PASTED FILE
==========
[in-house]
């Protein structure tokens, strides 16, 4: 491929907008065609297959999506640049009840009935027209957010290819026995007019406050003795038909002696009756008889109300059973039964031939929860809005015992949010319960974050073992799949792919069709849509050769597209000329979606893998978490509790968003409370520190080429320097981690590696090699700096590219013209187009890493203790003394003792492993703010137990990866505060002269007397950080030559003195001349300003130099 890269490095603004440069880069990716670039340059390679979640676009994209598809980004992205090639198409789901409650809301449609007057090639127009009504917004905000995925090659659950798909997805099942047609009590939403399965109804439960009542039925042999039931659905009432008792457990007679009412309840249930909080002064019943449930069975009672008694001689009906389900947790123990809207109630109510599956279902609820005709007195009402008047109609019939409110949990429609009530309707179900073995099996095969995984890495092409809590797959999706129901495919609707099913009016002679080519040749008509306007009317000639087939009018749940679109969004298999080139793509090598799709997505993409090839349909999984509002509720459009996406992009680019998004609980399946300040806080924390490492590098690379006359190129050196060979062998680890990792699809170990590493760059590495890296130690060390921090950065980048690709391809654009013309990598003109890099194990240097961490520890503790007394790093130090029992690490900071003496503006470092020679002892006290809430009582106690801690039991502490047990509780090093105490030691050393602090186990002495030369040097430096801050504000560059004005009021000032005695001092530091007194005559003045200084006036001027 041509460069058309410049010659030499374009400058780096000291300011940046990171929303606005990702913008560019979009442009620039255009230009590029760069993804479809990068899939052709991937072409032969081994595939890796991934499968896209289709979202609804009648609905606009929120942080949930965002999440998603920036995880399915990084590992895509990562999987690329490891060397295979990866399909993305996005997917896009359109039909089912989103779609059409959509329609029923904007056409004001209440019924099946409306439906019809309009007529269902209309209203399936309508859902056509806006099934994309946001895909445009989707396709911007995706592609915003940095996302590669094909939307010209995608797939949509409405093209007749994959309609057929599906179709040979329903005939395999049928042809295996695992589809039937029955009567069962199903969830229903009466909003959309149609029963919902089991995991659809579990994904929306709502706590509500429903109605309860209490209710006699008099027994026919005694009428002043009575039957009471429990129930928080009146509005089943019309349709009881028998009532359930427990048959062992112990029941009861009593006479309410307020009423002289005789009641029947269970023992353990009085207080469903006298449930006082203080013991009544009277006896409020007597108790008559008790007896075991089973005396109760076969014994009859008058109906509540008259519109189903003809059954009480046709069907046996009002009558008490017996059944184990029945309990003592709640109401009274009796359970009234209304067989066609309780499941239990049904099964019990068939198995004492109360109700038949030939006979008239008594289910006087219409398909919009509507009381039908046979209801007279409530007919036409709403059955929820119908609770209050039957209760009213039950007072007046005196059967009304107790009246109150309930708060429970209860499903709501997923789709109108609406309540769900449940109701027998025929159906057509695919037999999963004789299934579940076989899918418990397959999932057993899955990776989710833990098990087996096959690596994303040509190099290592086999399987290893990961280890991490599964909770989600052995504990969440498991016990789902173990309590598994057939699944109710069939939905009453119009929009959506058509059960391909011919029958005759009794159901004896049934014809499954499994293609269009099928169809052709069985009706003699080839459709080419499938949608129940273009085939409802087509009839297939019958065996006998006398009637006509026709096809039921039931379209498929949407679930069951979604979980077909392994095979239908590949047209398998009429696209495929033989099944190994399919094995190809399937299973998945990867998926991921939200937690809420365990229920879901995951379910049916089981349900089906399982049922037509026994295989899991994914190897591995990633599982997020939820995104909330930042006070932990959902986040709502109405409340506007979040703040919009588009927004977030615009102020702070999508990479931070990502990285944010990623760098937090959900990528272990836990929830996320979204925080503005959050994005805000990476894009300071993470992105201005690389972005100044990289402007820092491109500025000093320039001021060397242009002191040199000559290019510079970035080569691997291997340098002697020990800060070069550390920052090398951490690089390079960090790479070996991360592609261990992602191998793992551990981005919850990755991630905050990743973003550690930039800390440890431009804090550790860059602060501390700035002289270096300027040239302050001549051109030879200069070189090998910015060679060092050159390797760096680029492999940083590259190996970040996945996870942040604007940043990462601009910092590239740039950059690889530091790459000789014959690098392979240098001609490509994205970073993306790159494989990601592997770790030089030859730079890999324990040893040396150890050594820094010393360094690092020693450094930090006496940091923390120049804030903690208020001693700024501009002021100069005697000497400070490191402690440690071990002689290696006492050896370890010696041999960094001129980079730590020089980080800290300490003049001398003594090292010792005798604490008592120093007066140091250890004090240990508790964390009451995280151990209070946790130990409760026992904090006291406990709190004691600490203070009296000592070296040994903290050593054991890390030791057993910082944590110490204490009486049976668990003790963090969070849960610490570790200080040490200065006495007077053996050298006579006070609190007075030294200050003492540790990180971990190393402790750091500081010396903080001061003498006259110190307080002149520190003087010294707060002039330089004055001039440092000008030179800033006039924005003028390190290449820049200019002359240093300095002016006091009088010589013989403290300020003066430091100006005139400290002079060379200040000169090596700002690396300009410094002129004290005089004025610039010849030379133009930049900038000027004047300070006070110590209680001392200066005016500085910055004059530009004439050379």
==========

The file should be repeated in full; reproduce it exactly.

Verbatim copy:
[in-house]
């Protein structure tokens, strides 16, 4: 491929907008065609297959999506640049009840009935027209957010290819026995007019406050003795038909002696009756008889109300059973039964031939929860809005015992949010319960974050073992799949792919069709849509050769597209000329979606893998978490509790968003409370520190080429320097981690590696090699700096590219013209187009890493203790003394003792492993703010137990990866505060002269007397950080030559003195001349300003130099 890269490095603004440069880069990716670039340059390679979640676009994209598809980004992205090639198409789901409650809301449609007057090639127009009504917004905000995925090659659950798909997805099942047609009590939403399965109804439960009542039925042999039931659905009432008792457990007679009412309840249930909080002064019943449930069975009672008694001689009906389900947790123990809207109630109510599956279902609820005709007195009402008047109609019939409110949990429609009530309707179900073995099996095969995984890495092409809590797959999706129901495919609707099913009016002679080519040749008509306007009317000639087939009018749940679109969004298999080139793509090598799709997505993409090839349909999984509002509720459009996406992009680019998004609980399946300040806080924390490492590098690379006359190129050196060979062998680890990792699809170990590493760059590495890296130690060390921090950065980048690709391809654009013309990598003109890099194990240097961490520890503790007394790093130090029992690490900071003496503006470092020679002892006290809430009582106690801690039991502490047990509780090093105490030691050393602090186990002495030369040097430096801050504000560059004005009021000032005695001092530091007194005559003045200084006036001027 041509460069058309410049010659030499374009400058780096000291300011940046990171929303606005990702913008560019979009442009620039255009230009590029760069993804479809990068899939052709991937072409032969081994595939890796991934499968896209289709979202609804009648609905606009929120942080949930965002999440998603920036995880399915990084590992895509990562999987690329490891060397295979990866399909993305996005997917896009359109039909089912989103779609059409959509329609029923904007056409004001209440019924099946409306439906019809309009007529269902209309209203399936309508859902056509806006099934994309946001895909445009989707396709911007995706592609915003940095996302590669094909939307010209995608797939949509409405093209007749994959309609057929599906179709040979329903005939395999049928042809295996695992589809039937029955009567069962199903969830229903009466909003959309149609029963919902089991995991659809579990994904929306709502706590509500429903109605309860209490209710006699008099027994026919005694009428002043009575039957009471429990129930928080009146509005089943019309349709009881028998009532359930427990048959062992112990029941009861009593006479309410307020009423002289005789009641029947269970023992353990009085207080469903006298449930006082203080013991009544009277006896409020007597108790008559008790007896075991089973005396109760076969014994009859008058109906509540008259519109189903003809059954009480046709069907046996009002009558008490017996059944184990029945309990003592709640109401009274009796359970009234209304067989066609309780499941239990049904099964019990068939198995004492109360109700038949030939006979008239008594289910006087219409398909919009509507009381039908046979209801007279409530007919036409709403059955929820119908609770209050039957209760009213039950007072007046005196059967009304107790009246109150309930708060429970209860499903709501997923789709109108609406309540769900449940109701027998025929159906057509695919037999999963004789299934579940076989899918418990397959999932057993899955990776989710833990098990087996096959690596994303040509190099290592086999399987290893990961280890991490599964909770989600052995504990969440498991016990789902173990309590598994057939699944109710069939939905009453119009929009959506058509059960391909011919029958005759009794159901004896049934014809499954499994293609269009099928169809052709069985009706003699080839459709080419499938949608129940273009085939409802087509009839297939019958065996006998006398009637006509026709096809039921039931379209498929949407679930069951979604979980077909392994095979239908590949047209398998009429696209495929033989099944190994399919094995190809399937299973998945990867998926991921939200937690809420365990229920879901995951379910049916089981349900089906399982049922037509026994295989899991994914190897591995990633599982997020939820995104909330930042006070932990959902986040709502109405409340506007979040703040919009588009927004977030615009102020702070999508990479931070990502990285944010990623760098937090959900990528272990836990929830996320979204925080503005959050994005805000990476894009300071993470992105201005690389972005100044990289402007820092491109500025000093320039001021060397242009002191040199000559290019510079970035080569691997291997340098002697020990800060070069550390920052090398951490690089390079960090790479070996991360592609261990992602191998793992551990981005919850990755991630905050990743973003550690930039800390440890431009804090550790860059602060501390700035002289270096300027040239302050001549051109030879200069070189090998910015060679060092050159390797760096680029492999940083590259190996970040996945996870942040604007940043990462601009910092590239740039950059690889530091790459000789014959690098392979240098001609490509994205970073993306790159494989990601592997770790030089030859730079890999324990040893040396150890050594820094010393360094690092020693450094930090006496940091923390120049804030903690208020001693700024501009002021100069005697000497400070490191402690440690071990002689290696006492050896370890010696041999960094001129980079730590020089980080800290300490003049001398003594090292010792005798604490008592120093007066140091250890004090240990508790964390009451995280151990209070946790130990409760026992904090006291406990709190004691600490203070009296000592070296040994903290050593054991890390030791057993910082944590110490204490009486049976668990003790963090969070849960610490570790200080040490200065006495007077053996050298006579006070609190007075030294200050003492540790990180971990190393402790750091500081010396903080001061003498006259110190307080002149520190003087010294707060002039330089004055001039440092000008030179800033006039924005003028390190290449820049200019002359240093300095002016006091009088010589013989403290300020003066430091100006005139400290002079060379200040000169090596700002690396300009410094002129004290005089004025610039010849030379133009930049900038000027004047300070006070110590209680001392200066005016500085910055004059530009004439050379």